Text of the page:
Threat Management, Network Security, Network Security

GitHub rides out record-breaking DDoS attack that leveraged memcached servers

GitHub on Wednesday withstood the largest-ever recorded distributed denial of service attack in history,  experiencing roughly 10 minutes of disruption during the onslaught, which was amplified using exposed memcached servers -- a vector that has seen a significant increase in abuse since last month.

A Mar. 1 blog post by the GitHub Engineering team reported that the attack reached a peak of 1.35 terabytes per second, with a throughput of 126.9 million packets per second. The all-out assault rendered the web-based hosting service unavailable on Feb. 28 from 17:21 to 17:26 UTC and intermittently unavailable from 17:26 to 17:30 UTC.

Nevertheless, the site staved off the volumetric attack and quickly restored normal service, an achievement GitHub credits to doubling its transit capacity over the past year, as well as the decision to move traffic to Akamai Technologies' content delivery platform, which was able to provide additional edge network capacity.

The post's author, GitHub's manager of site reliability engineering Sam Kottler, wrote that the attack "originated from over a thousand different autonomous systems (ASNs) across tens of thousands of unique endpoints."

The use of memcached servers continues a rapidly emerging trend that was initially referenced by content delivery network provider Cloudflare, which reported earlier this week that misconfigured, publicly accessible memcached servers were being exploited via UDP (User Datagram Protocol) port 11211 to deliver malicious traffic. (Memcached is a free and open-source, distributed memory object caching system, generic in nature, but intended for use in speeding up dynamic web applications by alleviating database load.)

Cybersecurity software company Imperva on Mar. 1 issued a similar warning, reporting that its researchers observed two massive DDoS amplification attacks on Feb. 28 -- the same day as the GitHub incident. According to Imperva, these incidents also stemmed from memcached servers, which adversaries can recruit into DDoS attacks by sending a UDP packet "with a spoofed IP containing a message asking for statistics, which will cause the server to return an enormous message to the victim."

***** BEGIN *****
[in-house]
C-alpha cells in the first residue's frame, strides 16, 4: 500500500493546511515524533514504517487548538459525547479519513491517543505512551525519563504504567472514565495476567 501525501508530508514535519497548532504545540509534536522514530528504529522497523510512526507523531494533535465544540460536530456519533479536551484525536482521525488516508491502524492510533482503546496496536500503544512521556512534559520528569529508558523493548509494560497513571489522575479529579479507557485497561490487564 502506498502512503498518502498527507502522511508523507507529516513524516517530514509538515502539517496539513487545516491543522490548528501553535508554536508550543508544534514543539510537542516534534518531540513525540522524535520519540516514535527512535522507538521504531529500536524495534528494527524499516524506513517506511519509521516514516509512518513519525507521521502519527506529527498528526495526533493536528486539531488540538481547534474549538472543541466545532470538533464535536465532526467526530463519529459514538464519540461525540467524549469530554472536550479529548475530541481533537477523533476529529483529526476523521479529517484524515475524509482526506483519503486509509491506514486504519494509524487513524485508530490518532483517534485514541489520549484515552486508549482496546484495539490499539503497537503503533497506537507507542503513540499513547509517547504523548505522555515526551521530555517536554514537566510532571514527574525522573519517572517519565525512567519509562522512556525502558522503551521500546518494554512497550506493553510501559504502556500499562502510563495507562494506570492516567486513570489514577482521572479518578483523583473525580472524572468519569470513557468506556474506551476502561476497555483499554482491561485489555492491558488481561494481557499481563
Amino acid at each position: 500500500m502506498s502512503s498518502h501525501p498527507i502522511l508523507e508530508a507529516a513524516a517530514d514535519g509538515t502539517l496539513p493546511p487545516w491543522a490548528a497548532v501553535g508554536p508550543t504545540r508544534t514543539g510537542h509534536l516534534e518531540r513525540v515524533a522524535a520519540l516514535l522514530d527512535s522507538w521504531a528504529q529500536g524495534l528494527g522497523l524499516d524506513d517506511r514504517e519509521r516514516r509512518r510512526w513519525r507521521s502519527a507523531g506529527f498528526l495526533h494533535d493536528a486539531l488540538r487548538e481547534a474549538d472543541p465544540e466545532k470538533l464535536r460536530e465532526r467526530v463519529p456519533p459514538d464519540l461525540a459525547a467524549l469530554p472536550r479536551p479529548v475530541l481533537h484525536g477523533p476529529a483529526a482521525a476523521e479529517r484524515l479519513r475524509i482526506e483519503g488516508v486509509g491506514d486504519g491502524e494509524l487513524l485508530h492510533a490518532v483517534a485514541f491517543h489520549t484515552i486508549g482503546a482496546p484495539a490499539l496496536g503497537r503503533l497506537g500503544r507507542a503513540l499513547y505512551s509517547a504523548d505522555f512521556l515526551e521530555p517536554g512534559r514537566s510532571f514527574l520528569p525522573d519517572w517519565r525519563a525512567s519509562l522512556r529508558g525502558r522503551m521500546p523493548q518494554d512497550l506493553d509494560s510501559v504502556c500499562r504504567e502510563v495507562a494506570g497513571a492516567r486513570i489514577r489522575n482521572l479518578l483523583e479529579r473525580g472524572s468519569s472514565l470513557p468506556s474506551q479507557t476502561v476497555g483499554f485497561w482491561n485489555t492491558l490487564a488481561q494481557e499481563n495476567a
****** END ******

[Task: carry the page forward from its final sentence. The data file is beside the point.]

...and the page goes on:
Ofer Gayer, senior product manager at Imperva, told SC Media via email interview that the attacks witnessed by his company targeted a cryptocurrency exchange, as well as e-commerce websites and enterprise networks.

Using this technique allows attackers to unleash a massive amount of packets for each small UDP packet they send, essentially amplifying the attack without having to rely on a botnet of hacked devices. While Imperva reported that the amplification factor can be 9,000x or more, both GitHub and Cloudflare wrote that it can actually soar as high as roughly 51,000x.

"The real issue here is not the DDoS attack itself, but the amplification mechanism used," said Mounir Hahad, head of threat research at Juniper Networks, in comments emailed to SC Media. "Memcached is a service that helps websites scale, but it is supposed to be internal and never exposed to the internet. Yet, there are a little over 90,000 misconfigured installations accepting non-authenticated requests coming from the internet that could easily use spoofed return IP addresses. That's a recipe for disaster."

"It behooves us to remediate this issue immediately before the next wave of attacks hits," Hahad continued. "In the meantime, it is recommended that all firewalls implement a rate limit on port 11211, or block it off completely."

On the other hand, Gayer said other recent DDoS attacks from the Mirai and Leet botnets are actually far more complex "since they generate legitimate-looking traffic at very high packet rates arriving from an endless pool of compromised IoT devices. The memcached vector uses amplification of a rarely used protocol, which makes it very trivial to mitigate..."

Moreover, the memcached servers used for amplification "are easy to detect and many cloud and transit providers are doing great work in actively filtering for outbound [memcached] traffic from their network and contacting server owners," Gayer continued. "Memcached servers are also typically operated by highly technical IT/webdev staff who can be contacted in order to update the version and remove the vulnerability, unlike IoT devices which are more of an uncontainable chaotic mess of end-user devices."

Bradley Barth

As director of multimedia content strategy at CyberRisk Alliance, Bradley Barth develops content for online conferences, webcasts, podcasts video/multimedia projects — often serving as moderator or host. For nearly six years, he wrote and reported for SC Media as deputy editor and, before that, senior reporter. He was previously a program executive with the tech-focused PR firm Voxus. Past journalistic experience includes stints as business editor at Executive Technology, a staff writer at New York Sportscene and a freelance journalist covering travel and entertainment. In his spare time, Bradley also writes screenplays.

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